2010 in the Northern Rhône – A great vintage blessed with balance and complexity


A week spent tasting the 2010 vintage proved to be a joy, despite an inauspicious beginning on Monday morning under leaden skies with the lunar calendar telling us it was a Root Day, not deemed propitious for tasting.

Stéphane Ogier the Acrobat D'Ampuis After the opulence of the easy-to-read 2009s the growing season in 2010 was more challenging, with less heat in the crucial months of high summer but with the benign influence of dry, warm September days balanced by cool nights. The harvest was later than usual and the combination of factors referred to above led to the grapes achieving perfect ripeness, good concentration and, crucially, maintaining an excellent level of acidity and thus freshness.  The wines are, in consequence, beautifully balanced.

The reds have abundant tannins but as they are ripe they do not intrude aggressively onto the palate, and the flavours are layered and the textures supple. The whites are blessed with excellent ripeness, precise, floral aromas and a beguiling freshness.  Both colours display wonderful length.

The only negative appears to be a small crop.

Our first two days were totally given over to visits to Condrieu and Côte Rôtie producers, with fabulous examples of the former from Robert Niero and Stéphane Ogier setting a high standard, then Jean-Michel Gerin and René Rostaing maintaining the pace before the tasting at Domaine Georges Vernay  yielded perhaps the finest wines. In terms of the reds, it was a virtually unbroken record of superlatives, with the words “minerality, structure, balance and length” recurring with great regularity.

Tuesday brought us a morning of stark contrast, from the self-effacing Jean-Claude Mouton to the ebullient, extrovert Francois Villard, whose boundless enthusiasm is directed at us in machine-gun-like volleys of information. The mercurial Yves Cuilleron delivered his usual impeccable range in which I reserved particular praise for his trio of red St Joseph along with the more southerly crus of Cornas and St Peray.  The high standard of the Côte Rôties tasted became almost monotonous, or would have done if  it hadn’t been so enjoyable.

Wednesday saw us an hour further south in the village of Mauves. Jérôme Coursodon demonstrated just why he has been elevated to star status by the prestigious Revue des Vins de France by showing a stunning array of St Joseph, and virtually next door, it would be heretical to suggest that the component parts of Jean-Louis Chave’s 2010s, tasted individually from barrel, were anything other than awesome.The Gerins do 'la vaiselle'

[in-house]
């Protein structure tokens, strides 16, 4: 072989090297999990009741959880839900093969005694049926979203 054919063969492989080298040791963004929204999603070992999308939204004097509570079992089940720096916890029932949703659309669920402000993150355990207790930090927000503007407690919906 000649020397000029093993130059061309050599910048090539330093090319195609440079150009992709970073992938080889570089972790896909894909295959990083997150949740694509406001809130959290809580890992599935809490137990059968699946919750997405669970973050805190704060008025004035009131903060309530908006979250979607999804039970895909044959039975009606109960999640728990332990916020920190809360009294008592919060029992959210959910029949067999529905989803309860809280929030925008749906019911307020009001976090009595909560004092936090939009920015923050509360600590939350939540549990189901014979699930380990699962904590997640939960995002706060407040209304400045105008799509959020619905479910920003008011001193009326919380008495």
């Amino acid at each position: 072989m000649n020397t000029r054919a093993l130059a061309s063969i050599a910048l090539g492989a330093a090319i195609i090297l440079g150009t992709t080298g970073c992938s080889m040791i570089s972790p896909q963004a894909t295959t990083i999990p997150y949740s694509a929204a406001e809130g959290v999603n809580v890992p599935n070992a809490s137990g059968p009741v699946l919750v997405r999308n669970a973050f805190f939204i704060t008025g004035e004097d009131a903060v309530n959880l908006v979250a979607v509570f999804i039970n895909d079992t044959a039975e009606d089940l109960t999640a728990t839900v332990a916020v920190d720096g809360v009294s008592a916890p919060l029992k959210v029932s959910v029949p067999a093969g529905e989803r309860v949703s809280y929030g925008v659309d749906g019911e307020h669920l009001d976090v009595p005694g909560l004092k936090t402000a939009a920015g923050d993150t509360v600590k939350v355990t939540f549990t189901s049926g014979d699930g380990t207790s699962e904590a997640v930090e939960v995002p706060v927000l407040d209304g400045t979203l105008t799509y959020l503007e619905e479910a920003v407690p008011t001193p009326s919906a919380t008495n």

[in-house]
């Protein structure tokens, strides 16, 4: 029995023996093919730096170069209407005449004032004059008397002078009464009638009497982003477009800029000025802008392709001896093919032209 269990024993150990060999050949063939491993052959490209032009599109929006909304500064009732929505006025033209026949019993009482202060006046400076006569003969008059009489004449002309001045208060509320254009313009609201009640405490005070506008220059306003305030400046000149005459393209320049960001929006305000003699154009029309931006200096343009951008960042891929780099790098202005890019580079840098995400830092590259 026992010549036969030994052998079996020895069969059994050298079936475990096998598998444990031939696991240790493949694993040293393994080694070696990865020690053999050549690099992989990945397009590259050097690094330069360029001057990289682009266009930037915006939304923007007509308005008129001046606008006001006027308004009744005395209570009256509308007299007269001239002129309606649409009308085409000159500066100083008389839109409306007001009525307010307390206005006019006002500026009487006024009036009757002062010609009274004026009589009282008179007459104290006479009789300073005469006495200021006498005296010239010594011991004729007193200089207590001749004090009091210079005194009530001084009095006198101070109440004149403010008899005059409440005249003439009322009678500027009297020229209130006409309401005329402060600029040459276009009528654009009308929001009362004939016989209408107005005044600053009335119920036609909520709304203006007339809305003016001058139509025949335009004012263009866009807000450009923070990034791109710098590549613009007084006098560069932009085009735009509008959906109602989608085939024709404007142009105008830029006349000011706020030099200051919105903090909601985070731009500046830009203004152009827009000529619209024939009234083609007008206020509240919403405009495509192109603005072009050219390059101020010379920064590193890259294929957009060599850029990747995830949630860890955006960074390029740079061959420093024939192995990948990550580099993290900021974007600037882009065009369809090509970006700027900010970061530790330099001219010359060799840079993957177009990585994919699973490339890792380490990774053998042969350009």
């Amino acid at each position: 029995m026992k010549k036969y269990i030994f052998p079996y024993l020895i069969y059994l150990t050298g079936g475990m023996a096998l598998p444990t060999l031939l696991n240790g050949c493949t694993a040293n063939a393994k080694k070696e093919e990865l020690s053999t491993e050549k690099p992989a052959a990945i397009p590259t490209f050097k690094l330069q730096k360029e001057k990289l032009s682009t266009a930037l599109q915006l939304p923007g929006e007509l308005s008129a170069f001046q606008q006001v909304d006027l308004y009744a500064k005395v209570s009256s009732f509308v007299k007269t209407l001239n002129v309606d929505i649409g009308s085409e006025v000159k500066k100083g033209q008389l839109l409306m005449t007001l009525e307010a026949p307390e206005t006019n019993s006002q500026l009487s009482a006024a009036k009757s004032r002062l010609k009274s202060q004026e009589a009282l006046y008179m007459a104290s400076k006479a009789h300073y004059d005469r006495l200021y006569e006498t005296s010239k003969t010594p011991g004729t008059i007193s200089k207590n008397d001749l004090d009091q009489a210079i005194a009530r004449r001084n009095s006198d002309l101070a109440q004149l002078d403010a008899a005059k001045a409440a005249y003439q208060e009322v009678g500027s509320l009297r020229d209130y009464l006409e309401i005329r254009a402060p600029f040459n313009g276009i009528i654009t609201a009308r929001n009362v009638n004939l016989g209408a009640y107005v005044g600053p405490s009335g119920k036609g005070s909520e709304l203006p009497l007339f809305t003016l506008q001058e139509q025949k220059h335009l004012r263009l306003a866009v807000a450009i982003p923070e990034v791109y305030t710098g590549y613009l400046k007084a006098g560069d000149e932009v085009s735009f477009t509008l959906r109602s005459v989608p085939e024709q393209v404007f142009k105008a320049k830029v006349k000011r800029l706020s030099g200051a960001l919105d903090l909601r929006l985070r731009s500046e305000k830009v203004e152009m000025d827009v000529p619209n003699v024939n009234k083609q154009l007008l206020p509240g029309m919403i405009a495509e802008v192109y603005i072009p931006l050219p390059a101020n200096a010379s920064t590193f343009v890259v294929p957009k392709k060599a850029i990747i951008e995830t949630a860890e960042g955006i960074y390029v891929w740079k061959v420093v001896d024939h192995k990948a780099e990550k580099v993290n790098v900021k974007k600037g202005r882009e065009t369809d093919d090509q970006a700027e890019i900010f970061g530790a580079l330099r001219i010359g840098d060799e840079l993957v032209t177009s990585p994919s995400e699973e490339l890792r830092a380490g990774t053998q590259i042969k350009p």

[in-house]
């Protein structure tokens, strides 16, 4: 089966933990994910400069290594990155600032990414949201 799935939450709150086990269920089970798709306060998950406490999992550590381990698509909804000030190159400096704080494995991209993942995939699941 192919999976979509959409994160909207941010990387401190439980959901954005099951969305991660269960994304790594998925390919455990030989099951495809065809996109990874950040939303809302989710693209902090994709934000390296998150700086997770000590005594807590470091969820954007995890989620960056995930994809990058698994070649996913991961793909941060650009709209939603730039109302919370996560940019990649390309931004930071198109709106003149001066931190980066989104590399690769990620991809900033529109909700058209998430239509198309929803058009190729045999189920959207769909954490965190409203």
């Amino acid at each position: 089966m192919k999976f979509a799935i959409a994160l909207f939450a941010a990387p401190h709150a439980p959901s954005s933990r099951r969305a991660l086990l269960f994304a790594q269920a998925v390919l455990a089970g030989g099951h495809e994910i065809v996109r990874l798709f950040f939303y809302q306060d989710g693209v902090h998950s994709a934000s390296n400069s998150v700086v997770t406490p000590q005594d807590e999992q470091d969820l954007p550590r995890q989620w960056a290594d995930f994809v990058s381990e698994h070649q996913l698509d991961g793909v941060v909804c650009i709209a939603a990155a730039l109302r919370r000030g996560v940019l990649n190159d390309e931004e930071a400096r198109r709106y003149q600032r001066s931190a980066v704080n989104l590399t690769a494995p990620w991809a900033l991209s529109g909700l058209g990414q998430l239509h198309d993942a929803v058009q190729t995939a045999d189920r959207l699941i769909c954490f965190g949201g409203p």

A comprehensive tasting chez Chapoutier proved one of the high points of the trip; the sheer concentration and quality of the various Sélections Parcellaires” was, in the immortal words of Derek Trotter, “blinding”, and it was such a pleasure not to see an excess of oak featuring in the tasting notes, with none of the wines receiving more than 20% new wood in their maturation.

The range at négociant Ferraton was more mixed but, as ever, there were enough gems to excite admiration, while at Domaine Emmanuel Darnaud we were secretly relieved to learn that his 2010 had just been bottled, sparing us the usual multi-barrel tasting of the components to which the charming, dynamic and loquacious Emmanuel normally subjects us, anxious not to make our job “trop facile,” as he puts it.

Gastronomic highlights were, unusually, few and far between this time around but Wednesday stands out for a wonderful meal at Mangevins, a tiny, 22-seater bistro in Tain which now serves, by common consent, some of the most imaginative food in the region, accompanied by a stunning wine list.

Thursday featured a brisk look at Marc Sorrel’s impeccable Hermitages, more of the same from the towering, pony-tailed, flu-ridden Florent Viale at Domaine de Colombier, and surely some of the most extraordinary Crozes-Hermitage of the area from Laurent Combier at his eponymous domaine.

Further south at St Peray Domaine du Tunnel’s reputation continues to grow, and Stéphane Robert is another young grower in the limelight, now elevated to 2-star status by France’s premier wine publication. Stéphane Robert faces the axeHis trio of white St Perays demonstrated wonderful varietal character and freshness, while his Cornas, all three of them, are benchmark examples in the modern idiom. A very kind invitation to lunch allowed us to see his wife Sandrine demonstrate a deft touch with Blanquette de Veau, liberally laced with cream and St Peray, washed down with Cornas 2006.  A quick visit to another master exponent of Cornas, Vincent Paris, rounded off the week in appropriate style, with tasting notes featuring, for the umpteenth time, highly complimentary comments about quality of tannins, minerality, concentration and length.

We will be offering these wines in our major Rhone 2010 offer at the end of February 2012, at which time our buyer Simon Field, MW, will write detailed and copious notes on all the wines offered, rather than this brief overview. All indications are, however, that this is an outstanding vintage in the Rhone, with several highly-respected producers, not renowned for hyperbole, declaring it to be the finest for decades.